Camel rides around the Giza pyramids are great fun and taking one after 4 pm when the pyramids are closed allows you to take great panoramic photos of them without the crowds around. However be wary as the guide we went with stopped the group a fair ways out from the stables (we're talking the desert after hours) and demanded generous tips from everyone in the group before continuing on-i.e implying that if we didn't cough up he would leave us out there. Also when we got back the stable manager was quick to point out that we went over the 1hr and should pay more than the agreed price (although the pace and timing of the tour was dictated by his guide on horse back who'd earlier blackmailed us). These camel ride operators are notorious for this kind of caper and something should be done about this but it would seem that the tourist police get their backhanders from these operators so this will probably continue to happen.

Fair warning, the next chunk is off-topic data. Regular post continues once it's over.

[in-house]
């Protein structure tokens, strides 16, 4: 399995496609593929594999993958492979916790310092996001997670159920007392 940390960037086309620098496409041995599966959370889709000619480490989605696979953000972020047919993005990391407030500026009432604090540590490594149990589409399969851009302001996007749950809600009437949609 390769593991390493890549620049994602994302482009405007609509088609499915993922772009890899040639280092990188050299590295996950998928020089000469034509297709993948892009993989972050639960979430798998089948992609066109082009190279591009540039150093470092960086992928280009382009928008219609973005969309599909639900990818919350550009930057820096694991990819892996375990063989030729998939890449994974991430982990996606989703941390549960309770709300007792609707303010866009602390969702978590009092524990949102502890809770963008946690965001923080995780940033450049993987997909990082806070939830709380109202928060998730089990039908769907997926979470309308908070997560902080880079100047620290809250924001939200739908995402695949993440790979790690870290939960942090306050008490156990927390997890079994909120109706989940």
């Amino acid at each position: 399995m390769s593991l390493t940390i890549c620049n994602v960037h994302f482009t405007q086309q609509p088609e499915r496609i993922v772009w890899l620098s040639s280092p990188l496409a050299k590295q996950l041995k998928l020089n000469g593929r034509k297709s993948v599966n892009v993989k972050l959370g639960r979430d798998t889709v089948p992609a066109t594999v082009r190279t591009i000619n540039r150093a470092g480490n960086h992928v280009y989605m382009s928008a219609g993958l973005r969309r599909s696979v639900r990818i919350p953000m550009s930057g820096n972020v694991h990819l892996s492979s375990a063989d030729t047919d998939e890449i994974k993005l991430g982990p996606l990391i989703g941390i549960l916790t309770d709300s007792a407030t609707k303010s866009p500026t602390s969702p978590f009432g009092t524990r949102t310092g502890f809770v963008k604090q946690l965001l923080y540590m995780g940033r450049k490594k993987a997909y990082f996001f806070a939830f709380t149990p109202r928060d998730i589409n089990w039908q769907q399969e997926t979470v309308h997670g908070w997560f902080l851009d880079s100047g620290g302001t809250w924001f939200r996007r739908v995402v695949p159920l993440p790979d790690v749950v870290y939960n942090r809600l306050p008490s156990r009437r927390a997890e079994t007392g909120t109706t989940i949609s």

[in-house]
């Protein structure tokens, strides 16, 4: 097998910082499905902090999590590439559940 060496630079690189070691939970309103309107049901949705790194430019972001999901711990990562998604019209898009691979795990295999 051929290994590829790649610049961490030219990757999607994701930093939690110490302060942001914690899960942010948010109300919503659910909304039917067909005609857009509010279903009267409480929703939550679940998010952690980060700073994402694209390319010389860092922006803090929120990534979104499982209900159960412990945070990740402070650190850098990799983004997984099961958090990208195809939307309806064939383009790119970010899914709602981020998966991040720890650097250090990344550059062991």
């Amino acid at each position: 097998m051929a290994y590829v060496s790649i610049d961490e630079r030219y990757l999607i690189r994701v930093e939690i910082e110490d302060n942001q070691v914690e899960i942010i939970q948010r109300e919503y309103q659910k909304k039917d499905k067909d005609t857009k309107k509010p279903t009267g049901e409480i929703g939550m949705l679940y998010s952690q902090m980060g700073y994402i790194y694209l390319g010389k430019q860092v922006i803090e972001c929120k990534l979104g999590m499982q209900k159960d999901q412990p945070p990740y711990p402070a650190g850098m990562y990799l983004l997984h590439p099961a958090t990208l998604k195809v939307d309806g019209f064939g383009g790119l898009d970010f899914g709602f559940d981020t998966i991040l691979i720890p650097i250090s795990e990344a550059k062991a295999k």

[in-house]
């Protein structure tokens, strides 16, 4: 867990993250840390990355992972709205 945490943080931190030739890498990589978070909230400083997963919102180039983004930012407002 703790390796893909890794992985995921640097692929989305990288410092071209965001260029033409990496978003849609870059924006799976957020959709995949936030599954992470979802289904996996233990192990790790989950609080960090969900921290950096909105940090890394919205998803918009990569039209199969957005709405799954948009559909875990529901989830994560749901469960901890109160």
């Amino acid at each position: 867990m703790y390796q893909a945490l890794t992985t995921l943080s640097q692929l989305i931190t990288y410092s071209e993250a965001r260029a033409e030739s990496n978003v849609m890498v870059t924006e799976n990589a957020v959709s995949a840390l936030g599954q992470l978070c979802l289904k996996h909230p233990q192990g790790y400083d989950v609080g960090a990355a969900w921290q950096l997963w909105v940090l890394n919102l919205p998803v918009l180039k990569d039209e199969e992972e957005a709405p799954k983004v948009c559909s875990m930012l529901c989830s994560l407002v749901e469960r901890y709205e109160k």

Unique Suggestions: Do not get on the camels before agreeing on a price and the length of time you want to go out for. Often the stable master will say just get on the camels and to take a photo and then talk price later-once you're up on the camels the timer has started and he will charge based on time spent on them. Often people ask for an hours ride but the guide will take the group right around all the sites and bring you back hours later and then insist that you've done the full tour and have to pay the full price. Stick to your guns and tell the stable master up front how much you're prepared to pay for what length of time you want to ride for. If you come back later than the agreed time-this is the fault of the guide who does this intentionally to stretch out the bill and not yours so pay what you specifically asked for in the first place. We did this and when the stable master grumbled and asked for more I reminded him that I'd asked for an hour and his guide stuffed us around.
Allways negotiate the price before you get on the Camel. Don't give more than 10LE (usualy 1-2 LE will be enough) . One guy had to pay 25 euros in order to get off it.
Camel ride is most expencive near the Pyramids.